United States District Court, D. New Jersey
Appearances: TOMPKINS, MCGUIRE, WACHENFELD & BARRY LLP, By: William H. Trousdale, Esq., Brian M. English, Esq., Newark, New Jersey, Counsel for Plaintiff.
Pro hac vice: THE FUISZ-KUNDU GROUP LLP, By: John R. Fuisz, Esq., Sudip Kundu, Esq., Washington, District of Columbia, Counsel for Plaintiff.
SAIBER LLC, By: Arnold B. Calmann, Esq., Jakob Halpern, Esq., Newark, New Jersey, Counsel for Defendants.
Pro hac vice: LATHAM & WATKINS LLP, By: Matthew J. Moore, Esq., Jonathan D. Link, Esq., Washington, District of Columbia, Counsel for Defendants.
HONORABLE JOSEPH E. IRENAS, Senior United States District Judge.
This is a patent infringement case concerning allegations of both direct and indirect infringement. Plaintiff Lugus IP, LLC contends that Defendants Volvo Car Corporation and Volvo Cars of North America, LLC have infringed U.S. Patent No. 5,806,926 (the " '926 patent" ). Presently before the Court are two motions: Defendants' Motion for Summary Judgment, and Plaintiff's Motion to Dismiss pursuant to Federal Rule of Civil Procedure 41(a)(2). For the reasons set forth
below, the Court will grant Defendants' motion for summary judgment, rendering Plaintiff's motion moot.
The United States Patent Office issued the '926 patent to inventor David A. Parsons of Jefferson, Maryland, on September 15, 1998. As detailed in this Court's claim construction Opinion, the '926 patent is for " a child safety seat that automatically converts to an adult seat when not in use by a child." Lugus IP, LLC v. Volvo Car Corp., No. 12-cv-2906 (JEI/JS), 2014 WL 2094086, at *1 (D.N.J. May 20, 2014). By recorded assignment, Plaintiff Lugus IP, LLC (" Plaintiff" or " Lugus" ) now holds all rights to enforce the '926 patent. Lugus brings this lawsuit against Defendants Volvo Car Corporation and Volvo Cars of North America, LLC (" Defendants" or " Volvo" ), asserting that child safety booster seats installed in certain models of Volvo's vehicles, including the Volvo XC60, XC70, and V70, infringe upon the '926 patent.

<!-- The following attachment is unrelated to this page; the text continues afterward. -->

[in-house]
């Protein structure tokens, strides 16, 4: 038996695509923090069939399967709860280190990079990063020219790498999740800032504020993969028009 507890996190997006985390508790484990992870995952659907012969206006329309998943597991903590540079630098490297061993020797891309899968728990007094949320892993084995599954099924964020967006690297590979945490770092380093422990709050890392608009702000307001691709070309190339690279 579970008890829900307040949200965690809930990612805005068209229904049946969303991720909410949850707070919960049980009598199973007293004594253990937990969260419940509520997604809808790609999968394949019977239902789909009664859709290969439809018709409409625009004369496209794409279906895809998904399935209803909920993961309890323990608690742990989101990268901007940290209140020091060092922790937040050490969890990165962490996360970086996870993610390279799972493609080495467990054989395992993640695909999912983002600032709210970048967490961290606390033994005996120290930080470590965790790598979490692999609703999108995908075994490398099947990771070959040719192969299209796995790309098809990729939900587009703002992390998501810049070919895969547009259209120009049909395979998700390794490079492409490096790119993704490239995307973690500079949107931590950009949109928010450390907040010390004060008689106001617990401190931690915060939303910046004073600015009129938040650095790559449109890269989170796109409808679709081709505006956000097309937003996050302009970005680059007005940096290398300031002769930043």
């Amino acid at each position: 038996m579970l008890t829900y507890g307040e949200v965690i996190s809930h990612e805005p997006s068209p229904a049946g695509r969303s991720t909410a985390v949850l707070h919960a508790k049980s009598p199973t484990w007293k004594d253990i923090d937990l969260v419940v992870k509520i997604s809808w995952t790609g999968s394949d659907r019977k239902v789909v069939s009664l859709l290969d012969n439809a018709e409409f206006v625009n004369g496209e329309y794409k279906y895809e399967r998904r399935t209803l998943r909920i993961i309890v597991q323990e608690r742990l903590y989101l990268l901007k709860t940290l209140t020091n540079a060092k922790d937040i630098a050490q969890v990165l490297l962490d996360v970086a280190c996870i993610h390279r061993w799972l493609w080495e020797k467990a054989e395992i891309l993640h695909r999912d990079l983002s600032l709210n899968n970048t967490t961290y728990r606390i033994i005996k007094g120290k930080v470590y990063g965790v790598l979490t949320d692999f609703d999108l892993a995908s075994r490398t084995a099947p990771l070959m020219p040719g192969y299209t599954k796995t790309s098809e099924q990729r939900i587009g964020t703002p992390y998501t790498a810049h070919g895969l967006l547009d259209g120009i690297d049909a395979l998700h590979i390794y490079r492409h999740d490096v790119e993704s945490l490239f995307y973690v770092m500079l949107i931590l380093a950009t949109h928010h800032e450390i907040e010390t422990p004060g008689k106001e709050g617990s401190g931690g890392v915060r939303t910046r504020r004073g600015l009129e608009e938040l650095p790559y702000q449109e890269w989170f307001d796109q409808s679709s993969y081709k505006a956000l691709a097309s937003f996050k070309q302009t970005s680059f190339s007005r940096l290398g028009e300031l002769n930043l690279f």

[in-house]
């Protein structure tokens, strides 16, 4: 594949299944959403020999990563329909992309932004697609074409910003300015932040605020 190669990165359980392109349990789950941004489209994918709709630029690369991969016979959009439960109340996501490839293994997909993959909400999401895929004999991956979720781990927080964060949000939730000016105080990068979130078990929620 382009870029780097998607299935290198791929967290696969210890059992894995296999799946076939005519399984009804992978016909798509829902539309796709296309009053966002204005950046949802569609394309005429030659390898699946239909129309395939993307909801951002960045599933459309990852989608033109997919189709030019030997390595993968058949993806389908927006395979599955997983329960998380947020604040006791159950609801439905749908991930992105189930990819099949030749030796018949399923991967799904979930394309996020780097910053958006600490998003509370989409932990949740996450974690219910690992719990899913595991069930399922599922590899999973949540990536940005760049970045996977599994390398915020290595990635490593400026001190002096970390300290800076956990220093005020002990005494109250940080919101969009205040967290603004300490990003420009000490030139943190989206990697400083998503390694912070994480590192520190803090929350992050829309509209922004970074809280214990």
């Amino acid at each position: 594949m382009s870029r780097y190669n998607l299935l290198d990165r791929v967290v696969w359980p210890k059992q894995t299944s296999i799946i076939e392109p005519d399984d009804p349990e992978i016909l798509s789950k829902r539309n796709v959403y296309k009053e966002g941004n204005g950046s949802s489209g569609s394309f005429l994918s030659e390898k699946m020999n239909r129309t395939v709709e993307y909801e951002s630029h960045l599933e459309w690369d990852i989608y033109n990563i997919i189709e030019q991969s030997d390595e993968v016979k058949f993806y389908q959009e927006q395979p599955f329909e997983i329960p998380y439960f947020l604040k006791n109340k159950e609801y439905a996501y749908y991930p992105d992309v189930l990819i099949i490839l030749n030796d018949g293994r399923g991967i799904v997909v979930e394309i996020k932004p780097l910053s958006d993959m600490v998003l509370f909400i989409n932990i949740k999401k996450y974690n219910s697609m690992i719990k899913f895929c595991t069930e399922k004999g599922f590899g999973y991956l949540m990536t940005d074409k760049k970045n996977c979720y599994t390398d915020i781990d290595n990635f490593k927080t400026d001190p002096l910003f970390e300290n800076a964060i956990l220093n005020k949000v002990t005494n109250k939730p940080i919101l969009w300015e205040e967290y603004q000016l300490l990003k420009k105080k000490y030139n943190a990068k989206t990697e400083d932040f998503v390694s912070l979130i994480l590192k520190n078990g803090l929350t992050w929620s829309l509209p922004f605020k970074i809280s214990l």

The '926 patent describes a seat with an adult / undeployed setting, and a child / deployed setting. This Court's claim construction Opinion describes this conversion in some detail:
To convert from the adult setting to the deployed child setting, the undeployed seatback pivots down when an individual " manually pull[s] forward and downward" on that seatback. This pivoting process reveals a Y-shaped safety harness with two belts, shaped to fit over a child's shoulders, in the seatback of the deployed setting. The ...